A major item of unfinished business from the midterm elections is the Louisiana Senate runoff election. The presence of a second Republican candidate prevented Republican Bill Cassidy from putting incumbent Senator Mary Landrieu away on Election Night, so a runoff is scheduled for December 6. Landrieu finished slightly ahead of Cassidy in the three-way race, but it is widely assumed that almost all of departed Republican Rob Maness’ support will swing to Cassidy, leaving Landrieu with an uphill fight to hang on to her seat. Unfortunately, this will oblige her to keep pretending she lives in a region she describes as full of racists, rather than retiring to the posh digs in Washington she clearly finds more comfortable, but she appears willing to make the sacrifice.
Her party and its donors, on the other hand, might be thinking twice about making further sacrifices in a long-shot bid to retain a Senate seat that doesn’t hold much beyond symbolic value to them at this point. Politico reports that the Democratic Senatorial Campaign Committee is canceling some of the advertising it had planned for the coming month:
The committee canceled buys planned from Monday through December 6 in the Lafayette, Baton Rouge and New Orleans markets, three sources tracking the air war told POLITICO.
With control of the Senate no longer on the line, the race becomes less important for both party committees – which each took out loans in the final weeks before Tuesday’s election.
“Mary Landrieu is a proven run-off winner and we support her 100 percent,” said DSCC spokesman Justin Barasky. “We are going to make ongoing determinations on how best to invest in the race. We made the initial reservation when there were concerns that the rates would skyrocket but they have stabilized, giving us more flexibility to make week-to-week decisions.”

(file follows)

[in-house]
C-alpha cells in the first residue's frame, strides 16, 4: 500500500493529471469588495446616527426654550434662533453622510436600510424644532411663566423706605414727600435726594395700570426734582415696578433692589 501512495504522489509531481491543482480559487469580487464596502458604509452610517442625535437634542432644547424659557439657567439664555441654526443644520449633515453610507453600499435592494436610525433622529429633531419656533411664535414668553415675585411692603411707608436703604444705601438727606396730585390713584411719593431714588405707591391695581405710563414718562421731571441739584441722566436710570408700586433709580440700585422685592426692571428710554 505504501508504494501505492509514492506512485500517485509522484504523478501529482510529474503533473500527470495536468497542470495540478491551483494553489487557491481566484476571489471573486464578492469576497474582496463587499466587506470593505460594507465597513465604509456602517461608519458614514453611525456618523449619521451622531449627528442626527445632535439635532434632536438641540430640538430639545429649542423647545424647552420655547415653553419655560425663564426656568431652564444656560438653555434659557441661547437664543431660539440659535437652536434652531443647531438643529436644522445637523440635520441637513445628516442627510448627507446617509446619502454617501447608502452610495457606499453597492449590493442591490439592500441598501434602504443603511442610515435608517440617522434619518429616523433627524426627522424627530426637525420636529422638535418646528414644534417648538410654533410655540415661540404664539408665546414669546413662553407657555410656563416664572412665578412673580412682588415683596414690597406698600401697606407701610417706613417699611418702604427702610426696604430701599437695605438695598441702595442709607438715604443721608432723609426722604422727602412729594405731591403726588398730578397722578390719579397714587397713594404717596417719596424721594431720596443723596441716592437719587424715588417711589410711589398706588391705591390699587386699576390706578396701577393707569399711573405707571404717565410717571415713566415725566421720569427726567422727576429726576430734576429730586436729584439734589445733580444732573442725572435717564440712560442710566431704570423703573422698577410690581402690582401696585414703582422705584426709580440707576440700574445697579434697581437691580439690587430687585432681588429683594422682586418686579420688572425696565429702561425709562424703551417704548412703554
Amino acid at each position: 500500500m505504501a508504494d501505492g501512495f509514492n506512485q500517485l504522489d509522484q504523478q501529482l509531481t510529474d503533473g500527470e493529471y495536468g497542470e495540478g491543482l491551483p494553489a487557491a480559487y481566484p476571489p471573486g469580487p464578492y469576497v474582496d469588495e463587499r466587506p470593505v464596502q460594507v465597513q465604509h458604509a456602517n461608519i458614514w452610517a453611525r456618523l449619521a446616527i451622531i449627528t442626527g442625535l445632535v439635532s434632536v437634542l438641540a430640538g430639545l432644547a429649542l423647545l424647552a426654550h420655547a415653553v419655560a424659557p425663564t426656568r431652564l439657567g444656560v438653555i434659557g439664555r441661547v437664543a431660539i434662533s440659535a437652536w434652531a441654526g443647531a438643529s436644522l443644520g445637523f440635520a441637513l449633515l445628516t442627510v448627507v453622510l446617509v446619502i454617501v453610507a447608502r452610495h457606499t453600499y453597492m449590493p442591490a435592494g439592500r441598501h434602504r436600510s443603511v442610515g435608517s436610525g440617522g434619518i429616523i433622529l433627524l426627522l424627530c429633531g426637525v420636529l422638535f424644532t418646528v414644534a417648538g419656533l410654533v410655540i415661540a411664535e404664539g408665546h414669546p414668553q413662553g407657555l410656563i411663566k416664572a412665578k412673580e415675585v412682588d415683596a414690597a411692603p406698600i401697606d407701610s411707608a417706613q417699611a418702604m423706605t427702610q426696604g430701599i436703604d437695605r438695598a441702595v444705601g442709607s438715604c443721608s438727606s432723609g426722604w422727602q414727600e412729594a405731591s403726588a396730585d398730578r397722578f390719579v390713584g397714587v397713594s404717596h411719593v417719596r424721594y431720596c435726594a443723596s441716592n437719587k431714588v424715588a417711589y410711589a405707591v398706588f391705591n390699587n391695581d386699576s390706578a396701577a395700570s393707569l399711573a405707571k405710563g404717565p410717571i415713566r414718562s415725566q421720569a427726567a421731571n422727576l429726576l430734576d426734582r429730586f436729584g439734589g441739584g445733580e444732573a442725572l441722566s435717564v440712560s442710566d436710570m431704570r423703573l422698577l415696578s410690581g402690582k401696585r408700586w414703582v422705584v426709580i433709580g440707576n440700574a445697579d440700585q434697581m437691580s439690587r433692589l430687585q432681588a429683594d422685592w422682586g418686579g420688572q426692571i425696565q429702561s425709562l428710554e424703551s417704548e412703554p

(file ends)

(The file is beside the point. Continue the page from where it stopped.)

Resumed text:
Cancelling those ad buys is the kind of signal no amount of chipper spin from committee spokespersons can obscure. Naturally, the race was more of a money magnet when it could have decided control of the Senate, soaking up a good $40 million in combined spending; maybe it would devour $40 million more if the current Senate count stood at 50-50, or 51-49, or 50-49 plus independent Angus King of Main covering “Call Me, Maybe” in the Capitol lounge. Now that control of the Senate is not in doubt, Louisiana is something of an epilogue to national strategists.
But it’s probably of slightly more value to Republicans, who would get to nudge King away from the karaoke mike and belt out “We Are the Champions” again in December if Cassidy wins. More importantly, you’ve got to wonder what Louisiana voters think of the situation. Who wants to bust their hump for a month, and empty their wallet again, just to keep one more incumbent seated with a comprehensively-defeated minority? It’s better to be on top of the GOP wave than beneath it. (On the other hand, some of Maness’ supporters might decide to sit the runoff election out, knowing that control of the Senate doesn’t hang in the balance; there are reasons they didn’t abandon that long-shot third-wheel bid and hand Cassidy an outright victory this week.)
Also, the pressures that put Landrieu in the danger zone remain in effect, from shifting regional politics to the unpopularity of Barack Obama. That’s probably going to get worse, in fact, given Obama’s determination to get all shake-fisty with the voters who dared to trounce his party. It’s also getting worse because all the talking heads are openly admitting Obama’s unpopularity was a major reason the Democrats got wiped out, a Party-salvaging concession that’s going to feel like lemon juice on a paper cut to dejected Democrat voters in Louisiana. And if Obama goes ahead with his executive orders for amnesty, there’s really no point in Landrieu showing up for the runoff election at all. You know what else people are going to see before they vote in that runoff election? Their ObamaCare premiums for next year.